My New Norway Linkage

I have learned through a dedicated group of very talented writers and historians that my links to Norway go back, much farther than I thought. I would like to share some of that information with you. My great-great-grandfather was born near Trondheim in 1816, much of this history was long before that.

I find it very interesting, delving into old history from centuries ago. To read how some people with very little felt blessed. Many sacrificed and suffered just for their daily existence. It shows that humans continue to strive, in spite of obstacles. To pursue better, press on to make life better. Some found they could claw their way out of a hot, stinky, copper mine only to crawl onto a sailing ship and become a fisherman. Their reward was unlimited fresh air. Maybe walk out into the forest with ax in hand a hard but honest living. Many traveled across the ocean to mine copper in a new country. In 1670 Sir William Davidson was allowed to start mining for copper in Klaebu, south of Trondheim where he first met some of my family. He didn’t make many friends with working people.


Husband of Christina Hohendorf
Catrine Richte, Father of Brostrup Jacobsen Tax and Mette Richter Father of Brostrup Jacobsen Tax and Mette Hernes


Gender: Male

Birth:   1630  Freiberg, Sachsen, Germany Death:   1698, Trøndelag, Norway.



Christina Hohendorf

You → Frank Olson your father → show 6 relatives → Brostrup  Jacobsen Tax her father → Christina Hohendorf his mother share this path.


Sir w

           Sir William Davidson of Curriehill

“In 1670 he was allowed to start mining for copper in Klaebu, south of Trondheim. His note from King Kristian IV of Denmark was given to him October 14. 1670. The date is in references from letters sent to and from the king Kristian IV of Denmark. He started Ulrichsdal Mining Company, and build a melting-cabin at Hyttefossen in Klaebu. There are still rest of his building there. He also mined for iron at Mostadmark in Malvik east of Trondheim. The rest of buildings are still there. He became broke and owed the king a lot of money, and suddenly he was gone from Trondheim, but his history still lives, and so do his buildings.”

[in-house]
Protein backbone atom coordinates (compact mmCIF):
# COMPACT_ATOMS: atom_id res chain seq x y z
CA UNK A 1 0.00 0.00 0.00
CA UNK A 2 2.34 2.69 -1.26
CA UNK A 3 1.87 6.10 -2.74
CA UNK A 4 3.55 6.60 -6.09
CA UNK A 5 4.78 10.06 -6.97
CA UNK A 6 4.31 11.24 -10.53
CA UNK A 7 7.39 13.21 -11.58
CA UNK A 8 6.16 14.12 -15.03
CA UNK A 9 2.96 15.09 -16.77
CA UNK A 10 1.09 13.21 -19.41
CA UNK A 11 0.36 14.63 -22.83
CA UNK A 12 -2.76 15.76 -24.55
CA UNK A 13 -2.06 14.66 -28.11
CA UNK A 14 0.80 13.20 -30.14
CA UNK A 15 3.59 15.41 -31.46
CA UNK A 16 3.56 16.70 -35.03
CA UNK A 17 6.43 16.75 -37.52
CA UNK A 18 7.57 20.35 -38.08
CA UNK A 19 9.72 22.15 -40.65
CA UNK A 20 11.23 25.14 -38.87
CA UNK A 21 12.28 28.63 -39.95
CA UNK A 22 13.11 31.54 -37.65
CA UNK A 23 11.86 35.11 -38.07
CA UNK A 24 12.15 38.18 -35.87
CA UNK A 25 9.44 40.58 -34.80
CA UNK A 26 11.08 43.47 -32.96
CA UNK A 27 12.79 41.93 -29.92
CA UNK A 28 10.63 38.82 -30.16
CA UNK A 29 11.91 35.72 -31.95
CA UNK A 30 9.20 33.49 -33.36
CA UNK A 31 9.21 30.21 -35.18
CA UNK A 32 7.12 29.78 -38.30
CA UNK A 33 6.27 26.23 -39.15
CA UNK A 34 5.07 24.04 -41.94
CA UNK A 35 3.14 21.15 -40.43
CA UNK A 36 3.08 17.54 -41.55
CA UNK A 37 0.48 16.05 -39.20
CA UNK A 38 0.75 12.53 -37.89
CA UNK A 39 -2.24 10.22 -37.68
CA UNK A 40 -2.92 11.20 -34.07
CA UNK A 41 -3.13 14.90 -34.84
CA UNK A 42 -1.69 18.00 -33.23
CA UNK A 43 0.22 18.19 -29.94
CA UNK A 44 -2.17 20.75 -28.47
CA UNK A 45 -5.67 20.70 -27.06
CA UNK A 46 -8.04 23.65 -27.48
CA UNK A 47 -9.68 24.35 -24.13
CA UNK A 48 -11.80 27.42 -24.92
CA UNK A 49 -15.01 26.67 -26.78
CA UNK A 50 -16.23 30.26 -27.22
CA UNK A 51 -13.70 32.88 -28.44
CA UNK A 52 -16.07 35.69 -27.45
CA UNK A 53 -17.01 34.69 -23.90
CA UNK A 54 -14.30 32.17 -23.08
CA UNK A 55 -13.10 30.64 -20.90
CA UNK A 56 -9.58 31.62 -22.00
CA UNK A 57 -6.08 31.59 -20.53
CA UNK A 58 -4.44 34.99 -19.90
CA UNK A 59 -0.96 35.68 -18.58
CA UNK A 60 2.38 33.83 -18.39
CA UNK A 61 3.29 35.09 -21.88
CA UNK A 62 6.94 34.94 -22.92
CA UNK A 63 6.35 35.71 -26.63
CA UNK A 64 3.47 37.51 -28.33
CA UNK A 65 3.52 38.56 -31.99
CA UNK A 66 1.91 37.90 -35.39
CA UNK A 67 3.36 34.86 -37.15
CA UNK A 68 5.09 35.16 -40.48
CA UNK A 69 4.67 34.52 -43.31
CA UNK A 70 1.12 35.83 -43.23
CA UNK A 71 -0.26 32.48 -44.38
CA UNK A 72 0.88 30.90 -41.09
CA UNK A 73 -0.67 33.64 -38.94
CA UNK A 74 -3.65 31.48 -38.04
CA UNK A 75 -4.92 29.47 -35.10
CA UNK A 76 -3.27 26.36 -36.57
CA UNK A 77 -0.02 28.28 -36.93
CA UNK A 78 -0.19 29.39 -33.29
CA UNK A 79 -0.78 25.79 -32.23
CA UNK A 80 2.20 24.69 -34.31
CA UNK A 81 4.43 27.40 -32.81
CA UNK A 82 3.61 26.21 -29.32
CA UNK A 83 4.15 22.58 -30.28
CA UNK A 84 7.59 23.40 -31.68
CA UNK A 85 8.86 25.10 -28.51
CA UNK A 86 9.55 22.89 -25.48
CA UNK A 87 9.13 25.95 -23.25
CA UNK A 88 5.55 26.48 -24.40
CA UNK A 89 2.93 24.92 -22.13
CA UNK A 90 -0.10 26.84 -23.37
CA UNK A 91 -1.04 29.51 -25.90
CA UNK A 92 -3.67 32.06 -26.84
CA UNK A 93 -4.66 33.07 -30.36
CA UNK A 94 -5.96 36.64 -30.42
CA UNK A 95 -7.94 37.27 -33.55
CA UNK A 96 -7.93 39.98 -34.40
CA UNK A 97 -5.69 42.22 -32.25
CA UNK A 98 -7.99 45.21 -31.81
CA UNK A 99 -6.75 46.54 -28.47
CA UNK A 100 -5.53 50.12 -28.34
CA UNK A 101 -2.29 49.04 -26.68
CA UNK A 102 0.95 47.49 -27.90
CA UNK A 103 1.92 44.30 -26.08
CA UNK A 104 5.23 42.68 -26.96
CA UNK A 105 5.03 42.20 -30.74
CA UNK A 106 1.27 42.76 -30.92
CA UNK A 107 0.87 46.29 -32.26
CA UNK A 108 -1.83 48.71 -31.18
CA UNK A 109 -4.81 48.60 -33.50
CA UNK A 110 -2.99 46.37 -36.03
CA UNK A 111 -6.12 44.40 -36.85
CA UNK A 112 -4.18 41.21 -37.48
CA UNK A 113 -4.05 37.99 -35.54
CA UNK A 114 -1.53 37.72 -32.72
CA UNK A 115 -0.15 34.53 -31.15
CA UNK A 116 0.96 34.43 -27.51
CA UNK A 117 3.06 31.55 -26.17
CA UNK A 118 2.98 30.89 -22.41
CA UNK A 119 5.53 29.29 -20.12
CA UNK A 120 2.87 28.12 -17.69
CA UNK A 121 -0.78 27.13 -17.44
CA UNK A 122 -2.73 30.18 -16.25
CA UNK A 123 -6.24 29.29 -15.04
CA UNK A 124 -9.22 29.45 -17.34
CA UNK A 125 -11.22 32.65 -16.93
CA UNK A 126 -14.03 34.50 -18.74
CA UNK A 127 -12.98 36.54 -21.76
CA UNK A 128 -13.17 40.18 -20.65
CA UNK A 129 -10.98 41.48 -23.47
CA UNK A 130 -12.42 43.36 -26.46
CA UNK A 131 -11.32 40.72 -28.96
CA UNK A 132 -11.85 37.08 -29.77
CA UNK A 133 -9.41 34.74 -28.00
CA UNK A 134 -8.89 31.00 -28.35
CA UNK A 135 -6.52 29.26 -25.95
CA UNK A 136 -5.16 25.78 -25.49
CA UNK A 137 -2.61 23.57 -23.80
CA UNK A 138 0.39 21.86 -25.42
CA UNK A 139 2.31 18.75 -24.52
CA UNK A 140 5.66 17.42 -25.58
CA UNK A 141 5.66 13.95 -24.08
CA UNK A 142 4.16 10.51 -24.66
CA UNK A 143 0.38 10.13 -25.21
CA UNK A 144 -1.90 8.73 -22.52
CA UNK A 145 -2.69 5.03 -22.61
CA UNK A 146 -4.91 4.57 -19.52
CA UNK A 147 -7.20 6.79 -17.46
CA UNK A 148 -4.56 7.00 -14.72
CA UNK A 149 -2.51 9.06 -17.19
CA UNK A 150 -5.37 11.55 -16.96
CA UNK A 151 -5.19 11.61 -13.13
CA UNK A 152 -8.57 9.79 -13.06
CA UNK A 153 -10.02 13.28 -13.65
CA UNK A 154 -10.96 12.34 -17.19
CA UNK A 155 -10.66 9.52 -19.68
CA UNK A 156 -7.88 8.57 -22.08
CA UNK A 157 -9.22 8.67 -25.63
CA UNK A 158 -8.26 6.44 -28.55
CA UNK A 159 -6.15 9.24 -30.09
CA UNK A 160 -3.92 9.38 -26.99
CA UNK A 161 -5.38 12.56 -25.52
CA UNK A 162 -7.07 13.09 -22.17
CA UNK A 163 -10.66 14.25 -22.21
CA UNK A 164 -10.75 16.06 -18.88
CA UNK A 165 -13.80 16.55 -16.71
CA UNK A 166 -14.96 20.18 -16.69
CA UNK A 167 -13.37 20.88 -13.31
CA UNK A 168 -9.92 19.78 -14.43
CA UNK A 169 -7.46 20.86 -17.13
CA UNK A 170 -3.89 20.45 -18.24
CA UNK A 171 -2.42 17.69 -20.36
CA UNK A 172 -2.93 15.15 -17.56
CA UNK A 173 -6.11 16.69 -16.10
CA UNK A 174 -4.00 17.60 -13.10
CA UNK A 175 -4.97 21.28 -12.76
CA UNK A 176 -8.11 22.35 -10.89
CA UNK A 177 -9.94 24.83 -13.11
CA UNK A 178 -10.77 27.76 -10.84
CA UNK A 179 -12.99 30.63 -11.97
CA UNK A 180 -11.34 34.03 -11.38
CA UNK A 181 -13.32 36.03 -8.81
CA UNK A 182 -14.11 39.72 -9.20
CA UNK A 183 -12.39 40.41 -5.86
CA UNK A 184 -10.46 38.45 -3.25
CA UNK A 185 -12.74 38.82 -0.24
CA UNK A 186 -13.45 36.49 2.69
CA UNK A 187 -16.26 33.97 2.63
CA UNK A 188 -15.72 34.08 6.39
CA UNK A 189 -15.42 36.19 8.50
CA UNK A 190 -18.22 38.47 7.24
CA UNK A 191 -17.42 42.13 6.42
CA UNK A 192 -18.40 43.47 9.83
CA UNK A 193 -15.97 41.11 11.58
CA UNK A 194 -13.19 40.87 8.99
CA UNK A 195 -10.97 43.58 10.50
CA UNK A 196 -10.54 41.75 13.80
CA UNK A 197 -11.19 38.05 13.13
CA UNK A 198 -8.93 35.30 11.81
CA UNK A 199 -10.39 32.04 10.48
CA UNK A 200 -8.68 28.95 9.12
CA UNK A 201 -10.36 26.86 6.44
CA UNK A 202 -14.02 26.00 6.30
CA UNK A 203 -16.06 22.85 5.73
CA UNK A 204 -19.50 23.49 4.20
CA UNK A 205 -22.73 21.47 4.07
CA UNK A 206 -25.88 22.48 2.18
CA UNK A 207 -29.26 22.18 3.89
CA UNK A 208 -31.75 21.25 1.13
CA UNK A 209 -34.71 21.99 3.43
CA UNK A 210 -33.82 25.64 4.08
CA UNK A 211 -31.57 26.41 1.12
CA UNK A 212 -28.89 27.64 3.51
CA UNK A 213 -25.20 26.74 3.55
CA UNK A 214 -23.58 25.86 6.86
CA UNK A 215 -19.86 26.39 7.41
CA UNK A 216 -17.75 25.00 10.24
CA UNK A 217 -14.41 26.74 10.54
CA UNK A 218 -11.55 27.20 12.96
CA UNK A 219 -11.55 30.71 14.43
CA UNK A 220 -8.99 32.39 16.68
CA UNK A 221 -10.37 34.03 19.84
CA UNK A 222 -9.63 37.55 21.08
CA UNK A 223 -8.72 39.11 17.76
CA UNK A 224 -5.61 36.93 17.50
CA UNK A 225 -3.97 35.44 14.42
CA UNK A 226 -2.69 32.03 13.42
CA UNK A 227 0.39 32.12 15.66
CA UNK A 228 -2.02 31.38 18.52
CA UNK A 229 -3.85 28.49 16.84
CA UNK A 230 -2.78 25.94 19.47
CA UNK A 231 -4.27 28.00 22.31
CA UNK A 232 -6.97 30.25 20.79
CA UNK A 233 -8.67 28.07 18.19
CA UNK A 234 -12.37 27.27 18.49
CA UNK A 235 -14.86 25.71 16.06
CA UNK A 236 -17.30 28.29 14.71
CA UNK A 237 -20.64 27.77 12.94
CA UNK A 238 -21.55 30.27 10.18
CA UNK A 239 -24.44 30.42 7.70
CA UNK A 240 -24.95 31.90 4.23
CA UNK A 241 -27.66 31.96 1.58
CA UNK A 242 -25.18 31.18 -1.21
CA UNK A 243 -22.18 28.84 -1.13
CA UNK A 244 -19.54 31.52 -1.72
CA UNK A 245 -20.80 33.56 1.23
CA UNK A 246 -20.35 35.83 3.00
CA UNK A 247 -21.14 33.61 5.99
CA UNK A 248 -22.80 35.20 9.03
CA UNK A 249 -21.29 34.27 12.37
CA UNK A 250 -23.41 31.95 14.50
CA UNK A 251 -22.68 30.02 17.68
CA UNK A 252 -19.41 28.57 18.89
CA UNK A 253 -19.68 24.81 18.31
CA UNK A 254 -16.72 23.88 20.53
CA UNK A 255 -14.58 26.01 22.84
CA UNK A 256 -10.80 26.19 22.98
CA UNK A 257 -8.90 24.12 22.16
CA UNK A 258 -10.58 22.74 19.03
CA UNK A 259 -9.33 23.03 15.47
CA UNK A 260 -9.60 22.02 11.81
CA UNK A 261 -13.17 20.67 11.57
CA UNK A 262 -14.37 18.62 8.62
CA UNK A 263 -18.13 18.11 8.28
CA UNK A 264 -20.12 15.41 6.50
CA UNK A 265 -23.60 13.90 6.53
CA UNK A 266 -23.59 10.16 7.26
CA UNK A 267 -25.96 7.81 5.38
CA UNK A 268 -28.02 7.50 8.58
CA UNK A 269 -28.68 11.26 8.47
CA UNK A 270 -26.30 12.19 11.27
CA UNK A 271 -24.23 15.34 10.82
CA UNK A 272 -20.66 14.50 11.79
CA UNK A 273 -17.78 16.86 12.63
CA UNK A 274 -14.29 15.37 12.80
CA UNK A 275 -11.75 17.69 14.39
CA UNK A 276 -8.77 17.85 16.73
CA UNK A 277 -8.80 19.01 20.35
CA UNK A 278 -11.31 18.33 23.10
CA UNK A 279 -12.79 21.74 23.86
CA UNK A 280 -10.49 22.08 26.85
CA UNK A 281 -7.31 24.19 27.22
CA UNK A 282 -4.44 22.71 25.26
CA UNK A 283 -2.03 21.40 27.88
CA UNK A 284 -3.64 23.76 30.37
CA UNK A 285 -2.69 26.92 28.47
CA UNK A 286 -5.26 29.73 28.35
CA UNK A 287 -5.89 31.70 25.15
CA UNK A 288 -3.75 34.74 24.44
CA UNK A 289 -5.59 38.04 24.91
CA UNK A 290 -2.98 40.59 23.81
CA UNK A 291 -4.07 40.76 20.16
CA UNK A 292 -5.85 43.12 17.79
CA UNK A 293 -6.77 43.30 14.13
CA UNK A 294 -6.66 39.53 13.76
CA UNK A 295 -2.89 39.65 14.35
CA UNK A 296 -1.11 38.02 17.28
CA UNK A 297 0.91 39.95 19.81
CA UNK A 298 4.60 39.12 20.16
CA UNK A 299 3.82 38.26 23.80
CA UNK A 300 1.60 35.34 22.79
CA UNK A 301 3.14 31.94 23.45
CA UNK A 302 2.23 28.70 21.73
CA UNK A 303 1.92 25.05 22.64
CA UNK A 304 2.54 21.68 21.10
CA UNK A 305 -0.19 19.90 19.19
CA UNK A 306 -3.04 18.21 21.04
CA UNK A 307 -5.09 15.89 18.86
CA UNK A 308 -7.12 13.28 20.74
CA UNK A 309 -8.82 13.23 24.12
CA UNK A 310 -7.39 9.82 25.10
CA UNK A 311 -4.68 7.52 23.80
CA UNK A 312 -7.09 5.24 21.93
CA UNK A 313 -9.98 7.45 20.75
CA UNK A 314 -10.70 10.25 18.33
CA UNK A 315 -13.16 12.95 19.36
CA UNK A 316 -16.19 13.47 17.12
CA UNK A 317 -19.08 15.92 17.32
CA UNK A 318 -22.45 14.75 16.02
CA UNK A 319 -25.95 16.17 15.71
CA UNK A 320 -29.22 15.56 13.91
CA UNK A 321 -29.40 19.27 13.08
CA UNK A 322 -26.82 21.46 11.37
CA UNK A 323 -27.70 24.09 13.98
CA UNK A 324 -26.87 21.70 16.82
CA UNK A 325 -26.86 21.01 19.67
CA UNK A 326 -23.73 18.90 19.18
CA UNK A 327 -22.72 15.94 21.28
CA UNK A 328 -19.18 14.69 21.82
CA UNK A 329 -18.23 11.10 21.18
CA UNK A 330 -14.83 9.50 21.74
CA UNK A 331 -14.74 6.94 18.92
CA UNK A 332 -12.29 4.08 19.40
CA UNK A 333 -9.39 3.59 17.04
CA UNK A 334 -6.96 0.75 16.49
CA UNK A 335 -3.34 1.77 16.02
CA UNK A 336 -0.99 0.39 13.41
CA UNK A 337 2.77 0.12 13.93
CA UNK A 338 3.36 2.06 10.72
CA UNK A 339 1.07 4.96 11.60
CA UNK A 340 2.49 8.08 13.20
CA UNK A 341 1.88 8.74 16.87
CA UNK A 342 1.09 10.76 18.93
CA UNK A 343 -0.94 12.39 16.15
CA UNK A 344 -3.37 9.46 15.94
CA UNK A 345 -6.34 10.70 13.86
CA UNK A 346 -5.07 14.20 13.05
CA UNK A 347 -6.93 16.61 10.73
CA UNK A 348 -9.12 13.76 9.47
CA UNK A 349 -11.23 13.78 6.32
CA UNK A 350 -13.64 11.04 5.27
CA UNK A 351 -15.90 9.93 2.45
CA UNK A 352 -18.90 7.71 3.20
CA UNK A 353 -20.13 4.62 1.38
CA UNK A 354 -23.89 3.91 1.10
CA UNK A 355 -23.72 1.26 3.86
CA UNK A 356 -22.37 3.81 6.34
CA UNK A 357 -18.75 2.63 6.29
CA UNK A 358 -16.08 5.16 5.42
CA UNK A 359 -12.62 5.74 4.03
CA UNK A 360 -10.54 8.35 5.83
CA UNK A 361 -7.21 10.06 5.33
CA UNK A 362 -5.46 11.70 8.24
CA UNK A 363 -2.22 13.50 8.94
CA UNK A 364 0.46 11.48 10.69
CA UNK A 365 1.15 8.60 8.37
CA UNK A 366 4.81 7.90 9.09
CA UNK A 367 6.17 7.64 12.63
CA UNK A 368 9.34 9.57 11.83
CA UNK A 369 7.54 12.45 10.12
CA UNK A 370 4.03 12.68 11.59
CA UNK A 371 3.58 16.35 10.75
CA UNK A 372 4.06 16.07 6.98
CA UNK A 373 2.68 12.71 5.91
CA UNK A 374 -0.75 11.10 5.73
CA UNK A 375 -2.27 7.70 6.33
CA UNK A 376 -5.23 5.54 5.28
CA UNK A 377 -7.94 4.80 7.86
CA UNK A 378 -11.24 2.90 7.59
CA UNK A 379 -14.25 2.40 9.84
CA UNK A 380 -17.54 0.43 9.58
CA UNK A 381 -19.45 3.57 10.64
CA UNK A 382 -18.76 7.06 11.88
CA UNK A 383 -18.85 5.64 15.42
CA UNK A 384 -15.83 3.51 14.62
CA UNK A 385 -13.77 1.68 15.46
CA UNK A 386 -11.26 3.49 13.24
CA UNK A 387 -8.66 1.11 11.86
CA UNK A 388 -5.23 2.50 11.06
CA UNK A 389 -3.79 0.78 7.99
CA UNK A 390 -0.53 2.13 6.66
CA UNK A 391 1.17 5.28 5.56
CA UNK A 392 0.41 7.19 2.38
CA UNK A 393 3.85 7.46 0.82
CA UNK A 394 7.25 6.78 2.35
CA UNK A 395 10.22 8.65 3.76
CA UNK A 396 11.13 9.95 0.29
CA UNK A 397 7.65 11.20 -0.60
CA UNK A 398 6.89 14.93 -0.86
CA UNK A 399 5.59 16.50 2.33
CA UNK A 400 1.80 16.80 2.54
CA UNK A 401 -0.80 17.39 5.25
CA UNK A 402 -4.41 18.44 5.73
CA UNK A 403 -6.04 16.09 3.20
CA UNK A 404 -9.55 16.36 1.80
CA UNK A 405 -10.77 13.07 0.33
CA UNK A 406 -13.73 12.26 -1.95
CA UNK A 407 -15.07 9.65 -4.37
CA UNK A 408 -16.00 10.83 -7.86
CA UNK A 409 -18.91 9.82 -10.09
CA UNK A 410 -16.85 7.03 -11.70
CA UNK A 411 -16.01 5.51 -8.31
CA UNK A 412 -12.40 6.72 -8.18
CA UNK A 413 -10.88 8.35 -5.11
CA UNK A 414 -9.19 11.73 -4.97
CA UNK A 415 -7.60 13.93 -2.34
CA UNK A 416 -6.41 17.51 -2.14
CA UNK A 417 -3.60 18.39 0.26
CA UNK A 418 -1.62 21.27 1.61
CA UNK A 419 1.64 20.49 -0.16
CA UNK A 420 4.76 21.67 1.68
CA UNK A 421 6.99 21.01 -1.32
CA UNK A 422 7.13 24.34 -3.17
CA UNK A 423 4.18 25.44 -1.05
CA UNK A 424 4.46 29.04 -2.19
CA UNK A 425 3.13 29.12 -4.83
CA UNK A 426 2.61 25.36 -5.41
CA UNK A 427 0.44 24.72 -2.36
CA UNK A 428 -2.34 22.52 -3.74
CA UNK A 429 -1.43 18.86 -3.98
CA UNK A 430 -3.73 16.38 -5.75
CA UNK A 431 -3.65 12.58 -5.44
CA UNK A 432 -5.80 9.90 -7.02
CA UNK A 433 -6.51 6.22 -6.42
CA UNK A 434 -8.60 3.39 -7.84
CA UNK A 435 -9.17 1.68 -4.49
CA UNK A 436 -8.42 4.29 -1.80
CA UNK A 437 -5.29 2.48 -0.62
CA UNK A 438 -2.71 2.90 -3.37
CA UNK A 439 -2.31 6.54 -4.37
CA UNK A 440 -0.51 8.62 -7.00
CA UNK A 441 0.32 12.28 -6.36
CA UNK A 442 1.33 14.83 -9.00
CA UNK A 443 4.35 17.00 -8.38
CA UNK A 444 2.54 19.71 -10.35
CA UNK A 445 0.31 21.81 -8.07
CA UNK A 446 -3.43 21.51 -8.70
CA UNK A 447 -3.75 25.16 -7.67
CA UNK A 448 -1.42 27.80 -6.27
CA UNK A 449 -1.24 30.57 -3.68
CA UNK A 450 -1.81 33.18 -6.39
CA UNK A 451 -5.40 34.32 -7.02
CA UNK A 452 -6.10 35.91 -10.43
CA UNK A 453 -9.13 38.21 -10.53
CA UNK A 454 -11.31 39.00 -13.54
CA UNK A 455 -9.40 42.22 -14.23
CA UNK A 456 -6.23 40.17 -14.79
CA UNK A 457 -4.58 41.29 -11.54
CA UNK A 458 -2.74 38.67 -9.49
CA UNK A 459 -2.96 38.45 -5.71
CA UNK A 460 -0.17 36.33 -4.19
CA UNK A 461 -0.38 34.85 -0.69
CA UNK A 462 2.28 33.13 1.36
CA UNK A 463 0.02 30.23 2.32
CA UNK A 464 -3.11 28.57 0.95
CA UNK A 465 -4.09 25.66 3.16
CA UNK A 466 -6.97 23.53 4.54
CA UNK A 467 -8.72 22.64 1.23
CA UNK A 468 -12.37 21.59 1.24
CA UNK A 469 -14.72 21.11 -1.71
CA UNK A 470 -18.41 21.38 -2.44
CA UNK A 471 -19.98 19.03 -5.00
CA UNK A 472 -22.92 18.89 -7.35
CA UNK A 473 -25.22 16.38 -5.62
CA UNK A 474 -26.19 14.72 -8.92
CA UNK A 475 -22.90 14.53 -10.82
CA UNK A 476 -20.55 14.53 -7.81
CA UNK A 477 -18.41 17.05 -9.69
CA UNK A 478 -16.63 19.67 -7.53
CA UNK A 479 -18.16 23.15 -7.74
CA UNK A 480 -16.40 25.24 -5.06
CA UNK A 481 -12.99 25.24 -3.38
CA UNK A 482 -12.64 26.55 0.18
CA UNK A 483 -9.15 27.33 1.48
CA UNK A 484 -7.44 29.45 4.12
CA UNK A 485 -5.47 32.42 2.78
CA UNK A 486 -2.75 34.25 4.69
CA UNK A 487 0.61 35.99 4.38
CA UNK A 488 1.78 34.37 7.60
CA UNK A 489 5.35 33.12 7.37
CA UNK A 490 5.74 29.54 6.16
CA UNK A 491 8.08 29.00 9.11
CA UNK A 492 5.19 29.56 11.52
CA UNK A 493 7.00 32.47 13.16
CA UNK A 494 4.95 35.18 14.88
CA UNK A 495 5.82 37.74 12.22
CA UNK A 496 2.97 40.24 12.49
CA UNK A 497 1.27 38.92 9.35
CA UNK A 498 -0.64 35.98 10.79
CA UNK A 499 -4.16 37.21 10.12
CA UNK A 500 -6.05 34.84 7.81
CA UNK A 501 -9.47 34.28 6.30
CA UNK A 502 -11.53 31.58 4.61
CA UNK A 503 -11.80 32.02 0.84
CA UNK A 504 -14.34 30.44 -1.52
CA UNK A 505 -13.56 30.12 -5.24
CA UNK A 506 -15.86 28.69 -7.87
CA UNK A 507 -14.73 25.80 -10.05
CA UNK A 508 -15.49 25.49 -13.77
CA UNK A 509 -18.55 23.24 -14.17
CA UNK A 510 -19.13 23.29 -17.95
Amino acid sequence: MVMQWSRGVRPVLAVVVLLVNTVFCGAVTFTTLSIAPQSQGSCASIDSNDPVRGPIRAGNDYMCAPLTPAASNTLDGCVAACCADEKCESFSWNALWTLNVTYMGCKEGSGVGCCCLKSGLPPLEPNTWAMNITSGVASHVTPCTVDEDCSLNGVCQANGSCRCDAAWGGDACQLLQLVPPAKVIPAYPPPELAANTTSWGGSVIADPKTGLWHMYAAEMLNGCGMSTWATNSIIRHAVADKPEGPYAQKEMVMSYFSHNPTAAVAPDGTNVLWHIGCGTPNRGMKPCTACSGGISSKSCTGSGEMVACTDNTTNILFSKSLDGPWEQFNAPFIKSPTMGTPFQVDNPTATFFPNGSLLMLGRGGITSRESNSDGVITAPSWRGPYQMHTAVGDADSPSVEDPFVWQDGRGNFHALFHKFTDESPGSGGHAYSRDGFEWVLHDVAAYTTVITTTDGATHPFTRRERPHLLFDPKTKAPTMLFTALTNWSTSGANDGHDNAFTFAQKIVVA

I have seen it written somewhere that he left Norway with a gun pointing at him, the gun was being held by one of the Tax Brothers. Sir William Davidson’s welcome had run out.

The book Bergmannsslekten TAX was written depicting early copper mining in Norway.
“… an impressive family history work … Through the general mining history story and the long and detailed biographies of rockers at different levels, this book is not only interesting for the descendants of the Tax Brothers, but also for others who are interested in mountaineering or mining history in general. ” (Knut Bryn in Genealogue No. 2/2010) Read more
“… a family history research … impressive wide source material” (Finn Karlsen) Read more
“… as well as young people as well as well-behaved are mentioned as far as the sources are coming. And it has become a lot of nice social history.” (Odd-Arne Helleberg) Read more
“Unique about mines, general and local history” (Eastern Norway, 24.11.2009) Read more
“… a rare booklet … a link of family history and Norwegian and local mining history” (Labor Court, 25.11.20


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